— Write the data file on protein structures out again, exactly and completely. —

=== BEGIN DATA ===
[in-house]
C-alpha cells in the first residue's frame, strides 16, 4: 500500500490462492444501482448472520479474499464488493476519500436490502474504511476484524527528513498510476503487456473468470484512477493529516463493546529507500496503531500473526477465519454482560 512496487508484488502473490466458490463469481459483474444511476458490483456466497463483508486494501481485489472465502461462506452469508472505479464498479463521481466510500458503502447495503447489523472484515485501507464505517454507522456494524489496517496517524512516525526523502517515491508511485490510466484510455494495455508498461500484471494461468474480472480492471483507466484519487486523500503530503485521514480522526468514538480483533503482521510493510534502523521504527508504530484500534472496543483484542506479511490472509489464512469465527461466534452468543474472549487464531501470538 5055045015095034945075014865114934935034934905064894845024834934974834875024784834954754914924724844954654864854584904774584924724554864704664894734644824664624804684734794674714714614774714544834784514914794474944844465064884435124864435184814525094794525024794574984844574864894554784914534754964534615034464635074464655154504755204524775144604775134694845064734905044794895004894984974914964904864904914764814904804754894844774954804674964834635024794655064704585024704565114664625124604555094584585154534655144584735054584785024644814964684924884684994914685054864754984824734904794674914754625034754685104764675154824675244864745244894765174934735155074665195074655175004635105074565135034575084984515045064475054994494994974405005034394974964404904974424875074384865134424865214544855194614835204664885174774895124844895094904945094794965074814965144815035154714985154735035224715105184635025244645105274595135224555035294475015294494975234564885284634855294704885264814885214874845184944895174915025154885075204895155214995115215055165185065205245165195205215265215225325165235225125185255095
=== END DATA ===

[in-house]
C-alpha cells in the first residue's frame, strides 16, 4: 500500500490462492444501482448472520479474499464488493476519500436490502474504511476484524527528513498510476503487456473468470484512477493529516463493546529507500496503531500473526477465519454482560 512496487508484488502473490466458490463469481459483474444511476458490483456466497463483508486494501481485489472465502461462506452469508472505479464498479463521481466510500458503502447495503447489523472484515485501507464505517454507522456494524489496517496517524512516525526523502517515491508511485490510466484510455494495455508498461500484471494461468474480472480492471483507466484519487486523500503530503485521514480522526468514538480483533503482521510493510534502523521504527508504530484500534472496543483484542506479511490472509489464512469465527461466534452468543474472549487464531501470538 5055045015095034945075014865114934935034934905064894845024834934974834875024784834954754914924724844954654864854584904774584924724554864704664894734644824664624804684734794674714714614774714544834784514914794474944844465064884435124864435184814525094794525024794574984844574864894554784914534754964534615034464635074464655154504755204524775144604775134694845064734905044794895004894984974914964904864904914764814904804754894844774954804674964834635024794655064704585024704565114664625124604555094584585154534655144584735054584785024644814964684924884684994914685054864754984824734904794674914754625034754685104764675154824675244864745244894765174934735155074665195074655175004635105074565135034575084984515045064475054994494994974405005034394974964404904974424875074384865134424865214544855194614835204664885174774895124844895094904945094794965074814965144815035154714985154735035224715105184635025244645105274595135224555035294475015294494975234564885284634855294704885264814885214874845184944895174915025154885075204895155214995115215055165185065205245165195205215265215225325165235225125185255095